Gearing up its soldiers for future warfare, the Indian Army feels there is an "urgent need" to replace the indigenously developed and manufactured INSAS series of rifles.
"There is an urgent need to develop rifles, carbines and light machine guns of 5.56mm calibre to replace the existing INSAS class of weapons," it said in the Defence Ministry's 'Technology Perspective and Capability Roadmap' document.
The INSAS rifles, designed by the DRDO, were inducted into the Armed forces in the 90s and have been used in the Kargil war and counter-insurgency operations also.
In its early days with the Army, the rifles faced reliability problems in the cold climate in places such as Kashmir valley and Siachen glacier.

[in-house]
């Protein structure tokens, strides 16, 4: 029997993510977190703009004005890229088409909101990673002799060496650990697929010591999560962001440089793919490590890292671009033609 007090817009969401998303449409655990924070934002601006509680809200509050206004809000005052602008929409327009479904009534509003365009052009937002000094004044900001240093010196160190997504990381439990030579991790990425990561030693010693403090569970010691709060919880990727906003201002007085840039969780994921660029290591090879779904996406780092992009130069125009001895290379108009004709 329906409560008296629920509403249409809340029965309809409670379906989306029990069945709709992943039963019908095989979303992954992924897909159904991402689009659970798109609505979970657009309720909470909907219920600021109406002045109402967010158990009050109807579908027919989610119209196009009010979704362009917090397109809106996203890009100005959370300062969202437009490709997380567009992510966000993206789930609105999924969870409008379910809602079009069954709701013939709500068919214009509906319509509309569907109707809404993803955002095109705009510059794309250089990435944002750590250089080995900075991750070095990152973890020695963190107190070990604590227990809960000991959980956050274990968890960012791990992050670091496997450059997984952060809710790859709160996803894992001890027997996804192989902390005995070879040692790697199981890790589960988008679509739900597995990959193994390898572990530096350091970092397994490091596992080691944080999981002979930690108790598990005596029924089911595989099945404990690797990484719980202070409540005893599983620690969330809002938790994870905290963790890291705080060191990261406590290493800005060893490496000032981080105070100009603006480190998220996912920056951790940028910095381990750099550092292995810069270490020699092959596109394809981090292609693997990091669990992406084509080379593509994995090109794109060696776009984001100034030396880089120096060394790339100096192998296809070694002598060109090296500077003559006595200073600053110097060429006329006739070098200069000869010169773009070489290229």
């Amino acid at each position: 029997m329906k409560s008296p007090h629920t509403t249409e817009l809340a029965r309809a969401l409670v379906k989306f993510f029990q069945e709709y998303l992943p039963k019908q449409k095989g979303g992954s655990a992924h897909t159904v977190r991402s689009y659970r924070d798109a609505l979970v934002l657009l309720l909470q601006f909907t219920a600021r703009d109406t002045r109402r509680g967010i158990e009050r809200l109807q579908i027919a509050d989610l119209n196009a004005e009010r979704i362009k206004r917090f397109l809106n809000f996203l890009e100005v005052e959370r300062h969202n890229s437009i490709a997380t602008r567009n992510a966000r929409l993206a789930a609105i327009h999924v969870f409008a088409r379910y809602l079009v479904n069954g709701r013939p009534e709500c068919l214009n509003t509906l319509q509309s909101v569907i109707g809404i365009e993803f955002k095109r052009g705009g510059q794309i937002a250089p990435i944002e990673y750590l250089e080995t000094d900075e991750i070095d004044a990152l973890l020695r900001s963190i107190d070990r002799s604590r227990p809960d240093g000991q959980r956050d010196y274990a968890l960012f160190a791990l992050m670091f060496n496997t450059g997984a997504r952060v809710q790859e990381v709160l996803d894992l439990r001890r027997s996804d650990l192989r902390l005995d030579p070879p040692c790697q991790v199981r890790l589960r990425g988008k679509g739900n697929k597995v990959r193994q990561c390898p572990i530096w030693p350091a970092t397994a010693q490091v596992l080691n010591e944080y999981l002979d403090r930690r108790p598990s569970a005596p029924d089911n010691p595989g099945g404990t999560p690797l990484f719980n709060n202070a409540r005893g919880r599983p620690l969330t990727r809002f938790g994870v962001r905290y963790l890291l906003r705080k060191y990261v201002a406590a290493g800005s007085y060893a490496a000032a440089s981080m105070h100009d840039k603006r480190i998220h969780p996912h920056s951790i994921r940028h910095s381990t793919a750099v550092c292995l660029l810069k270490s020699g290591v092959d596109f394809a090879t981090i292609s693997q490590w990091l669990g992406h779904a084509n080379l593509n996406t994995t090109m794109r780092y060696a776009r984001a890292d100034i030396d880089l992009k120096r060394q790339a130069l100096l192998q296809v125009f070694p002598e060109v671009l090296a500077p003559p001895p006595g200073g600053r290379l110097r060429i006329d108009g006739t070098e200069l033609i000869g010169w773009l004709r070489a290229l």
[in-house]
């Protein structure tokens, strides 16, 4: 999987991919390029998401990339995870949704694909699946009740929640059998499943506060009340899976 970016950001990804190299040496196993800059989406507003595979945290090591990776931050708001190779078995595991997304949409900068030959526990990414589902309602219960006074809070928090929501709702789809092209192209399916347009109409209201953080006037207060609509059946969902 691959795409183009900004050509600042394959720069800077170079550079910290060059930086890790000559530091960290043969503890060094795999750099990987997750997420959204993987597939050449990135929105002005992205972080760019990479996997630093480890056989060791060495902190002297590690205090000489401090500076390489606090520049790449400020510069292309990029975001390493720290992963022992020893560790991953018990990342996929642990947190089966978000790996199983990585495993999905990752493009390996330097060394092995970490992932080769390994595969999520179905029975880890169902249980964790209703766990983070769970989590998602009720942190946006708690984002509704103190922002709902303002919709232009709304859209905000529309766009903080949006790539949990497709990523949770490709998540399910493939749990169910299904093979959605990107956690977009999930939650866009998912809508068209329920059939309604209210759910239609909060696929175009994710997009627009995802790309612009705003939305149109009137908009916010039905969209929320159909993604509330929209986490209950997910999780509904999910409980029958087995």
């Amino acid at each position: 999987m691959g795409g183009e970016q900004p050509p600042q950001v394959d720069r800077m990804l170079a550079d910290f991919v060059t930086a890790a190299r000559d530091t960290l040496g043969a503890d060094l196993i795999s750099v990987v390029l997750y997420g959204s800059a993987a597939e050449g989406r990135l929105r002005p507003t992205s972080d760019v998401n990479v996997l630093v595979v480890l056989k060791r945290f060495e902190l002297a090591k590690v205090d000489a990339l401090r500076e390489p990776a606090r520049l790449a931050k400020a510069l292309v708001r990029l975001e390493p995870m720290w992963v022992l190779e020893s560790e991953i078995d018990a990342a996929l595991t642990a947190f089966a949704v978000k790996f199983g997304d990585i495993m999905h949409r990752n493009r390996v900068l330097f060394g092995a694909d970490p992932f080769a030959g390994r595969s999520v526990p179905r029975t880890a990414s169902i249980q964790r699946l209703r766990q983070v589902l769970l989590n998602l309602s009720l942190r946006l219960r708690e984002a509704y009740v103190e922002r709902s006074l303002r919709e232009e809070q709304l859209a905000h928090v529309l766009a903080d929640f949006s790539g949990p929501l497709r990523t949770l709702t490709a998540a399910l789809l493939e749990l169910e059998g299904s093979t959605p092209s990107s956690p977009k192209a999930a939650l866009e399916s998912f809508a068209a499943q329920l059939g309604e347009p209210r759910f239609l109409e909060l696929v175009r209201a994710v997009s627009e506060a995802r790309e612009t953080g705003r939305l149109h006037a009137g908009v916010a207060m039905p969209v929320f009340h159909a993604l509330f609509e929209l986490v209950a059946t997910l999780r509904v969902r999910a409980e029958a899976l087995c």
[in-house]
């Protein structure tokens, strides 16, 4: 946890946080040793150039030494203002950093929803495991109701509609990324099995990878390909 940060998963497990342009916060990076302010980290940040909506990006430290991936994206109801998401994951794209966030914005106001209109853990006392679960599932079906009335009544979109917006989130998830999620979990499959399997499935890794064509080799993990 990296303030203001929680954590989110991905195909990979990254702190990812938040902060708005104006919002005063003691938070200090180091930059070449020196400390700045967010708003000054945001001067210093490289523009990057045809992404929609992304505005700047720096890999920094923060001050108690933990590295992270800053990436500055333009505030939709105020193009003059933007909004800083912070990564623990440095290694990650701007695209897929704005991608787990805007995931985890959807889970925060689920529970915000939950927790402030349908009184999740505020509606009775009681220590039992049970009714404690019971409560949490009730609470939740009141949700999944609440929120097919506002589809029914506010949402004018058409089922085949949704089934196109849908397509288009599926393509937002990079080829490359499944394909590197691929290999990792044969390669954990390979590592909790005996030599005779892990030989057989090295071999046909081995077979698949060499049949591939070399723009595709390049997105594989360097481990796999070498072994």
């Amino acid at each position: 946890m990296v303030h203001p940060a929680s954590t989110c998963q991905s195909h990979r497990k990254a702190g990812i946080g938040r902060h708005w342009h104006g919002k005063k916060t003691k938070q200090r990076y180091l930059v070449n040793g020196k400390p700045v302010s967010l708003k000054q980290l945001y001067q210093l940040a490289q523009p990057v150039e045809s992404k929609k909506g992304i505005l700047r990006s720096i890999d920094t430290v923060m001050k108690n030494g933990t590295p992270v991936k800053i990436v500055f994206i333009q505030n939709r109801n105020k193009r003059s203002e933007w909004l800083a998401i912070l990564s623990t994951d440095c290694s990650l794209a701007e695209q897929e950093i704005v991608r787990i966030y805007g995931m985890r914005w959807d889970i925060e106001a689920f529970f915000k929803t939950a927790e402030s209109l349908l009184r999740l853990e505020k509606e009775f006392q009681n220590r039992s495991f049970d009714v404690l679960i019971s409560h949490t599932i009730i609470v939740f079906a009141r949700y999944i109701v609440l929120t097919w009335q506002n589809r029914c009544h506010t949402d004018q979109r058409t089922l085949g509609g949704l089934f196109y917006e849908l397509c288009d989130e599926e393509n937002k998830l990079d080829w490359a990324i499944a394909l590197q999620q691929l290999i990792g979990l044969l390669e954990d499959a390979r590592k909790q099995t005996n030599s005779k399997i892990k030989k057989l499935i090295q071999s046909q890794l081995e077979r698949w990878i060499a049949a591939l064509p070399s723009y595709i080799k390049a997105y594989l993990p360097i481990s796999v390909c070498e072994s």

Due to the cold weather, the rifles would jam occasionally and the polymer magazines would crack.These problems were later corrected by the manufacturers.
To do away with the problems posed by the indigenous rifles, Army wants that "the hall mark of new weapons should be reliability, robustness, night firing capabilities and modular cum inter changeable parts.
In the document, the Army states that the weapons would be of little use unless supported by compatible and indigenously manufactured ammunition.It also wants to develop a 5.56 mm Medium Machine Gun (MMG) to be developed for its troops.
The Army is working on the F-INSAS project, under which it wants troops to be equipped with equipment such as safe and effective grenades, surveillance and night vision devices, personal protection suites and providing net connectivity to soldiers.
These are more than six different rifles of the INSAS series, which were also exported to Nepal and Oman.